Dreadknight Update, New Tools and Impulse Buys

Another big silence, another post with some amount of work done on the projects. I managed to spend a bit of time on the models I got (getting less and less time to spend on the hobby, sadly) and by that I mean the Dreadknight, since that is the priority at the moment. Find out what I’ve been working on with a few side pictures after the jump.

Magnets! As the title picture suggests, I magnetized the two mêlée weapons for the Dreadknight, which is pretty much the last piece I needed to put together before I start priming the sub assemblies. It is fairly easy to find magnets of the correct size if you know the measurements, and NeoHobi is the correct place for people like me that dabble in this part of the hobby. Checking the hands of the Dreadknight I saw that the magnet had to have a diameter of 5mm or less, so I went with a set of 5×2 mm magnets. One thing that’s weird is that you cannot buy them by piece, you need to buy a minimum of 100 for each type you pick. So I picked another set of 2mm diameter 4mm length magnets and was good to go.

Of course, as a complete novice to such work I made some mistakes. Aside from the fingers getting covered with superglue here and there, I was a little overzealous when it came to carve the hole for the magnets. You see, since the original attachment piece on the hand and the arm is hexagonal, I needed to turn it into a rounded hole so that I could set the magnet correctly. With my automatic drill and a sanding drill bit I started to wipe away some plastic, but of course went too far. Check out the failure here:

Yeah, that will need some green stuffing to solidify the magnet's place.

Yeah, that will need some green stuffing to solidify the magnet’s place.

One thing is for certain: Even though the magnets are tiny, they have a VERY strong field that allows them to be stuck together rather easily. Be careful when bringing the pieces together, if the glue hasn’t settled thoroughly, you might pull away the magnet inside the arm.

Another tip I can think off the top of my head is to watch out for the poles. As a rule of thumb, always glue one side of the magnet pile on a piece, then glue the exact opposite end to the other part. That way you’ll have the correct poles to attract the pieces.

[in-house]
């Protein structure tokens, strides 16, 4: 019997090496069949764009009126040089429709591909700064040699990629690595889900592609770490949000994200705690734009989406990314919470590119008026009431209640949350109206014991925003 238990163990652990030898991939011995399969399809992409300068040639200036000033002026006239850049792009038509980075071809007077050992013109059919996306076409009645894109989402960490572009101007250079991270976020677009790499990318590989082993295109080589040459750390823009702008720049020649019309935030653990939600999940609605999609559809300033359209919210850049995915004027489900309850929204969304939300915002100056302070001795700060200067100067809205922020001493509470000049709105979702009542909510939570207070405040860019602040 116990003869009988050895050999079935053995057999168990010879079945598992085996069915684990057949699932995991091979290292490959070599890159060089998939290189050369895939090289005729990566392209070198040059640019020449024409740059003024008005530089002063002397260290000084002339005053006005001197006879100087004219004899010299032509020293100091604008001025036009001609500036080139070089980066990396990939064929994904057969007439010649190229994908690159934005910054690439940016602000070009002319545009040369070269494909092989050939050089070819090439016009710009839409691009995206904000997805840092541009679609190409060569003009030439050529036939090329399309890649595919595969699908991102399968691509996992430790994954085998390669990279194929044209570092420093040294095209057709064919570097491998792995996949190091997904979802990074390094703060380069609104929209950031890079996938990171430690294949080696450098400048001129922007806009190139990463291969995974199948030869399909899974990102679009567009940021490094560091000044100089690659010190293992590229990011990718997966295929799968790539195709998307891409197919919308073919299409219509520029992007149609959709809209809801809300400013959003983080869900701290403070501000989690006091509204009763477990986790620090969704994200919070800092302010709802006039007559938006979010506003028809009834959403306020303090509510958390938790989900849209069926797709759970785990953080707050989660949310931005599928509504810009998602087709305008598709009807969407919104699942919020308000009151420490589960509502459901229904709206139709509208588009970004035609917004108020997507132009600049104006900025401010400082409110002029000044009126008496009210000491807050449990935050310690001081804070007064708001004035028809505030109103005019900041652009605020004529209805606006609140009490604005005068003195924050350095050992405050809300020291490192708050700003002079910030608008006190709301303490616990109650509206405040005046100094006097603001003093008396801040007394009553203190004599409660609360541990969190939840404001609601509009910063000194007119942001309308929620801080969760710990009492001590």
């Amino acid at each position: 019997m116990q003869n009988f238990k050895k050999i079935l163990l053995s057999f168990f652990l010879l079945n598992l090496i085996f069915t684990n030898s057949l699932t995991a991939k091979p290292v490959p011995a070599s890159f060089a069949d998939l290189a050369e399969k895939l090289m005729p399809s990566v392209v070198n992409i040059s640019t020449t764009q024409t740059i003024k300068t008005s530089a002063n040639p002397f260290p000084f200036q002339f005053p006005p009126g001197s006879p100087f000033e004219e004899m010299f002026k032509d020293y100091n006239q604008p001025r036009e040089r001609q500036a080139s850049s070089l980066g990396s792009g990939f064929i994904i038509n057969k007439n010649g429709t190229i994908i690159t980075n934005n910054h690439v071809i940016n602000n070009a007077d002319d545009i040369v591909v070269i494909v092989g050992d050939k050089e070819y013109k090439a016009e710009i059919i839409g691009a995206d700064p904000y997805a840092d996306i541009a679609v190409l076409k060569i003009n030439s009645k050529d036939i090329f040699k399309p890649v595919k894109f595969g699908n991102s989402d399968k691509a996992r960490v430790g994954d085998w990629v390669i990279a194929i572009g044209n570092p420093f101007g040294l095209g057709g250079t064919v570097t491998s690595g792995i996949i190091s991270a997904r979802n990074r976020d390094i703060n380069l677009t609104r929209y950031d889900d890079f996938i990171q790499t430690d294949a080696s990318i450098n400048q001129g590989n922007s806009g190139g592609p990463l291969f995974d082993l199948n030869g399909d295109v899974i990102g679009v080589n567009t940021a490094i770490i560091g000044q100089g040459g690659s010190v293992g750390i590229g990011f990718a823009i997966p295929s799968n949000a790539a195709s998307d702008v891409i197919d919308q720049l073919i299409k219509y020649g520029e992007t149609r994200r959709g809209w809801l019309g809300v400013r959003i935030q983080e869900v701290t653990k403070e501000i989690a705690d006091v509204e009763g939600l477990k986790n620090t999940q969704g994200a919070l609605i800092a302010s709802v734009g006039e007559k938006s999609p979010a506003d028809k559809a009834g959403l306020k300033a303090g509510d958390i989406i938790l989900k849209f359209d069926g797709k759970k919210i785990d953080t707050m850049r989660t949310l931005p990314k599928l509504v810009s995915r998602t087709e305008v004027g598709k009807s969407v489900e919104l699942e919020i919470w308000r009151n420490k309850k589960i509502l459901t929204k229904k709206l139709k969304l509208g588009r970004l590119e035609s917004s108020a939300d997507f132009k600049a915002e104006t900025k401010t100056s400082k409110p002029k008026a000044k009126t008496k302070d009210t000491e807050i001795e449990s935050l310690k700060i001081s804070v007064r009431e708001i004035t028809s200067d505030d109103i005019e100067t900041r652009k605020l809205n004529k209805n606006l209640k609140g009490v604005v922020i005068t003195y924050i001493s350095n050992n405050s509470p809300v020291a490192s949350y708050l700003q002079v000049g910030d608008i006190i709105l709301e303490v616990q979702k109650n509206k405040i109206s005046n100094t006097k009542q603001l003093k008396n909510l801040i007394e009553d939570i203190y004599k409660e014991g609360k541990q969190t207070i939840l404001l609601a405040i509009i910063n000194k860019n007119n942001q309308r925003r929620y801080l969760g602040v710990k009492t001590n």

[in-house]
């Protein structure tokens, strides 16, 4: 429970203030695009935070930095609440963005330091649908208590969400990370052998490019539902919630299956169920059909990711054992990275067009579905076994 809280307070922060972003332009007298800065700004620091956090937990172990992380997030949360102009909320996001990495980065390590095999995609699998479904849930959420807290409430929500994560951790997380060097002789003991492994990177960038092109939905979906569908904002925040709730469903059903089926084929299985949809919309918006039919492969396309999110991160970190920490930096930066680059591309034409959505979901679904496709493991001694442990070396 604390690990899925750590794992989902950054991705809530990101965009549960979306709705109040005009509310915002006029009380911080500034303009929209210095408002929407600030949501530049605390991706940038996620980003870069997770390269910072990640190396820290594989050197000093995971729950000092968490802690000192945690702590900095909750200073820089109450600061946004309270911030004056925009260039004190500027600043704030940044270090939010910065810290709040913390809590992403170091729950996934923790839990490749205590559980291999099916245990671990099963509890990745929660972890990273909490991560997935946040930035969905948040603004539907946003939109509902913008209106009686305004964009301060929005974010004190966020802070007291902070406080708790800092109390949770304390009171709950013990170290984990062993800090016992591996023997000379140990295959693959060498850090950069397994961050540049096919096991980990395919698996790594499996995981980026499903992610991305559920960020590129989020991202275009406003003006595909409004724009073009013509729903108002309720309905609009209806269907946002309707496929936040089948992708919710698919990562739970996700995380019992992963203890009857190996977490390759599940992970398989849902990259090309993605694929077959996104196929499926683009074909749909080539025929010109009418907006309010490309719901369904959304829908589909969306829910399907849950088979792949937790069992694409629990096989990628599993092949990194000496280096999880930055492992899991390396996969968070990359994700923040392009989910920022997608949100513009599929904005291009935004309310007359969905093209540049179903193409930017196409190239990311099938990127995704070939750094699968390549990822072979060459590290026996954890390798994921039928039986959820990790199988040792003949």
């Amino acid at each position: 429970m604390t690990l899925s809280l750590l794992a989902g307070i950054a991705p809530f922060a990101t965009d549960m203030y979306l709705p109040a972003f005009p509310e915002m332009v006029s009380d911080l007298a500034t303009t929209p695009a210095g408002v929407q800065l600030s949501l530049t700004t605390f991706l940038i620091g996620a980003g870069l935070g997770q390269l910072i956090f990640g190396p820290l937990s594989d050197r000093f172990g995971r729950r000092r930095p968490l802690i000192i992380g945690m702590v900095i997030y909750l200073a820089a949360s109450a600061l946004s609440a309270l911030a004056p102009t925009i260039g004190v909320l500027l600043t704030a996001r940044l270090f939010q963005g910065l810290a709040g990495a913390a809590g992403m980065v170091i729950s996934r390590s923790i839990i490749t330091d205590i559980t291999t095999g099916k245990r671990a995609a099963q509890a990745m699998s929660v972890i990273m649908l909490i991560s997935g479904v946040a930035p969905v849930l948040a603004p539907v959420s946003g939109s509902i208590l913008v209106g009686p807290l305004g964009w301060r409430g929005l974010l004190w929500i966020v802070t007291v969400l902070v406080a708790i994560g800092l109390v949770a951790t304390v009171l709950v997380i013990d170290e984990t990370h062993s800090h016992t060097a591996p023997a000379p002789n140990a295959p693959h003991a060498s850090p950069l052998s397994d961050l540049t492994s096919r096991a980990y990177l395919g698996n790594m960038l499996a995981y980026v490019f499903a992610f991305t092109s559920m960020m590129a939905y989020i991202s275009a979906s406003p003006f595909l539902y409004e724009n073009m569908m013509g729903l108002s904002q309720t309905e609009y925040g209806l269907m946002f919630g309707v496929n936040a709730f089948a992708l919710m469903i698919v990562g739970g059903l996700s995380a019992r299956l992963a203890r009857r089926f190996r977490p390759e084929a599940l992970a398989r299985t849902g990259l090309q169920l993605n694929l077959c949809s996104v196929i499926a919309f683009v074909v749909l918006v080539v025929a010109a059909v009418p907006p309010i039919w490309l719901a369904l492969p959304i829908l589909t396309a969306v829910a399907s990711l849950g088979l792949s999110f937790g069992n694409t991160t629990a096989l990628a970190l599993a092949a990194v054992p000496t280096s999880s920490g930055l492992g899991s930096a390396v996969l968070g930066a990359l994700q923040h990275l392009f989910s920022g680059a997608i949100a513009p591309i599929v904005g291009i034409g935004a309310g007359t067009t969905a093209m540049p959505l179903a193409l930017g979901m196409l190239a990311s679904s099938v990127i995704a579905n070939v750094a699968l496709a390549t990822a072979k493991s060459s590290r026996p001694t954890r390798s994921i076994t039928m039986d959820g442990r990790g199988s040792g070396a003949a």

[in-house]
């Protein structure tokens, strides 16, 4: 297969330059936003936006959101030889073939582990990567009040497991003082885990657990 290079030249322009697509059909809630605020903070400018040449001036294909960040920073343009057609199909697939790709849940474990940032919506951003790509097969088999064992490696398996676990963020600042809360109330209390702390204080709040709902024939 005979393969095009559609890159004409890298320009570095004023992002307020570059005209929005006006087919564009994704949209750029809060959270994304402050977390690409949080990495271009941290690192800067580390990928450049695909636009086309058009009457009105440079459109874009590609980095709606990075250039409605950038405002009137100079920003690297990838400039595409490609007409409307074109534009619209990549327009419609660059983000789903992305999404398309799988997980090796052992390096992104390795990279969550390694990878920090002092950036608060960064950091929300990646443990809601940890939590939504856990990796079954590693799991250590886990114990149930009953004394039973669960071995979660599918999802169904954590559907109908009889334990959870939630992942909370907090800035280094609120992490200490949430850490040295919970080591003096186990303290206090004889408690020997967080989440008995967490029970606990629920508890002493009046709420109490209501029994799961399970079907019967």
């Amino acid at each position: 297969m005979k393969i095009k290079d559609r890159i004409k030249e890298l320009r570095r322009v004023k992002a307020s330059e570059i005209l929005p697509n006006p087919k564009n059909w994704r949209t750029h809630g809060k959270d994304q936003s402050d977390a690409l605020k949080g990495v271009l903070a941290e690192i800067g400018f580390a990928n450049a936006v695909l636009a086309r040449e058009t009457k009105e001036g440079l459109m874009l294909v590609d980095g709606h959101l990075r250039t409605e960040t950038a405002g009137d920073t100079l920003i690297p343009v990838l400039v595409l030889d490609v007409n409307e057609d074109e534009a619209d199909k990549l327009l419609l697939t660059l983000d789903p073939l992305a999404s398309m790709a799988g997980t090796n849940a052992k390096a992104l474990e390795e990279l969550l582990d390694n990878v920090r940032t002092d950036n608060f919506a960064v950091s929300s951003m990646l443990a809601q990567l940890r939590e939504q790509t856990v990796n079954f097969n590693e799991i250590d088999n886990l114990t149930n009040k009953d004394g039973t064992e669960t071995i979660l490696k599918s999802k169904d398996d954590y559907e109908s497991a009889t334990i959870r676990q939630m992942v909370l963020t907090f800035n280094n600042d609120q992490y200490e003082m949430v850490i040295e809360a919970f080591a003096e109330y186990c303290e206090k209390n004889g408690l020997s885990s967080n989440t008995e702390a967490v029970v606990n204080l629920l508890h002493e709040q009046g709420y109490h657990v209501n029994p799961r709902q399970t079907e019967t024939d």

As a last note I am glad to announce I finally got my manual drill and the new set of files from Games Workshop. Customs causes some problems on such materials, especially the files and the drill since they’re sharp objects. I’ll cover the tools themselves in a separate post, but I just wanted to share what I achieved with it:

Mounting tiny pieces on cork is easy if you have wires superglued to the piece.

Mounting tiny pieces on cork is easy if you have wires superglued to the piece.

And lastly, here’s a shot from my latest order. Along with the tools I got two finecast models to go with it. The finecast stuff is web order only and the local GW dealer we have cannot bring them, so my uncle living in Scotland was kind enough to put the loot in his luggage and bring them to me!

Must... obliterate!

Must… obliterate!

I can’t wait to finish my ongoing projects and tackle this very first finecast piece. These will of course get their own post, but from the first look I have to say that resin is pretty much the way to go for incredible details.

See you folks on the next post!


One comment

  1. Looks good! Magnets are a bit tricky. Especially because you can get them of varying depths (as well as radius). One thing to keep in mind if you are new to magnets. These rare earth magnets are so strong, they don’t necessarily need a magnet to magnet connection.

    If you encounter a situation where you don’t want an exposed magnet, they are sometimes strong enough to provide clamping force through the plastic.

    An example of this would be a stormraven’s doors. You can place a large magnet on the inside of the door, and another magnet inside the hurricane bolters, and the force is strong enough to keep the bolters in place when you want to use that configuration (without removing the door, or messing up pretty forgeworld doors.


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